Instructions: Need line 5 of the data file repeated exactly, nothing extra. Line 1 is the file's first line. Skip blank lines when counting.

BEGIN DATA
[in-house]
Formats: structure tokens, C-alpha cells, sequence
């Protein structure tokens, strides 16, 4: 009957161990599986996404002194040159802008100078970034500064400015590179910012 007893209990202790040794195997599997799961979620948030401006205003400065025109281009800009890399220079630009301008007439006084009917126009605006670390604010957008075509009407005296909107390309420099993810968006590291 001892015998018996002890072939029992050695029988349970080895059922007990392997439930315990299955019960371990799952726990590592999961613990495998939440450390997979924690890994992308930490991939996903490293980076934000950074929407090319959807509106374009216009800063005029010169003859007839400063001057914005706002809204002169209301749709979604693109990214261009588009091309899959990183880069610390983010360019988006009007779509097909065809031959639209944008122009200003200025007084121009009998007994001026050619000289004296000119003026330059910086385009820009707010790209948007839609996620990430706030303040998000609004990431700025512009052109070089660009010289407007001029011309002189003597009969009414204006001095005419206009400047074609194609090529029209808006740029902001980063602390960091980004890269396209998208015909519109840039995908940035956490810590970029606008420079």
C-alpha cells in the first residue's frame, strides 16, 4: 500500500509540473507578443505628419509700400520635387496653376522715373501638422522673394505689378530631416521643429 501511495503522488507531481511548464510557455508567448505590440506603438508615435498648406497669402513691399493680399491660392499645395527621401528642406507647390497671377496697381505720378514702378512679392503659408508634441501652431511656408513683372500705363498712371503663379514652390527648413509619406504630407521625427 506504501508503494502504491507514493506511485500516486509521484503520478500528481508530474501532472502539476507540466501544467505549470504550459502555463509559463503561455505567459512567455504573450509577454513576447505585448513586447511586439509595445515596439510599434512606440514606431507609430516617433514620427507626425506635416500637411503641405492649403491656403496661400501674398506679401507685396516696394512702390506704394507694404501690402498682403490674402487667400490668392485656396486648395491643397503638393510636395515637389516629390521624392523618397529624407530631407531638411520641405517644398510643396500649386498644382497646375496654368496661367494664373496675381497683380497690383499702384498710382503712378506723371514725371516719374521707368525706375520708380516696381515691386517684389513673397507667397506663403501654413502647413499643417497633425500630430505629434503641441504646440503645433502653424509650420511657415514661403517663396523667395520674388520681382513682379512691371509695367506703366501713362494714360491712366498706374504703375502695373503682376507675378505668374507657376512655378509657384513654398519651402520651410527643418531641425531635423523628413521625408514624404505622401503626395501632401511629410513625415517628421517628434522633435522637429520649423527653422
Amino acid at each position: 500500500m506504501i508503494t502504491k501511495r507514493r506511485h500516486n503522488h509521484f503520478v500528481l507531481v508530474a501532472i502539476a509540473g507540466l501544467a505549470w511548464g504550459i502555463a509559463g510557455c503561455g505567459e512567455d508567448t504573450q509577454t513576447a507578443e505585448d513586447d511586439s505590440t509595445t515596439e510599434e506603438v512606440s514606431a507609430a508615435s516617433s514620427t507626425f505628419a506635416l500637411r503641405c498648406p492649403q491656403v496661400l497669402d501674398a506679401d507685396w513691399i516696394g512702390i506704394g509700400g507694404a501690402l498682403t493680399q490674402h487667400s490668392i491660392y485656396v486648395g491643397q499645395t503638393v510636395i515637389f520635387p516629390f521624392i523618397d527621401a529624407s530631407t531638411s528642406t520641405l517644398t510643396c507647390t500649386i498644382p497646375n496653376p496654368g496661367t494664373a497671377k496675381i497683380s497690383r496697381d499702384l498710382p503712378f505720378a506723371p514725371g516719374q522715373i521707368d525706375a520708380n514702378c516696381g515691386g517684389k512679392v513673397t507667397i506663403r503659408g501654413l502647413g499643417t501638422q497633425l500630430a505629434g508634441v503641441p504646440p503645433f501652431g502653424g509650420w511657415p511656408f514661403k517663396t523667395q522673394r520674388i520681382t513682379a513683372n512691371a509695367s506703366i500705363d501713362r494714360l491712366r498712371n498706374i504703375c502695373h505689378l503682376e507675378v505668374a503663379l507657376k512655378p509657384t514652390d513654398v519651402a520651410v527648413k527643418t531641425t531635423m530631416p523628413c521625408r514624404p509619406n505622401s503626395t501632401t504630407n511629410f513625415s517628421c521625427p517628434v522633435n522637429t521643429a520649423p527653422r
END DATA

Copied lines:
Amino acid at each position: 500500500m506504501i508503494t502504491k501511495r507514493r506511485h500516486n503522488h509521484f503520478v500528481l507531481v508530474a501532472i502539476a509540473g507540466l501544467a505549470w511548464g504550459i502555463a509559463g510557455c503561455g505567459e512567455d508567448t504573450q509577454t513576447a507578443e505585448d513586447d511586439s505590440t509595445t515596439e510599434e506603438v512606440s514606431a507609430a508615435s516617433s514620427t507626425f505628419a506635416l500637411r503641405c498648406p492649403q491656403v496661400l497669402d501674398a506679401d507685396w513691399i516696394g512702390i506704394g509700400g507694404a501690402l498682403t493680399q490674402h487667400s490668392i491660392y485656396v486648395g491643397q499645395t503638393v510636395i515637389f520635387p516629390f521624392i523618397d527621401a529624407s530631407t531638411s528642406t520641405l517644398t510643396c507647390t500649386i498644382p497646375n496653376p496654368g496661367t494664373a497671377k496675381i497683380s497690383r496697381d499702384l498710382p503712378f505720378a506723371p514725371g516719374q522715373i521707368d525706375a520708380n514702378c516696381g515691386g517684389k512679392v513673397t507667397i506663403r503659408g501654413l502647413g499643417t501638422q497633425l500630430a505629434g508634441v503641441p504646440p503645433f501652431g502653424g509650420w511657415p511656408f514661403k517663396t523667395q522673394r520674388i520681382t513682379a513683372n512691371a509695367s506703366i500705363d501713362r494714360l491712366r498712371n498706374i504703375c502695373h505689378l503682376e507675378v505668374a503663379l507657376k512655378p509657384t514652390d513654398v519651402a520651410v527648413k527643418t531641425t531635423m530631416p523628413c521625408r514624404p509619406n505622401s503626395t501632401t504630407n511629410f513625415s517628421c521625427p517628434v522633435n522637429t521643429a520649423p527653422r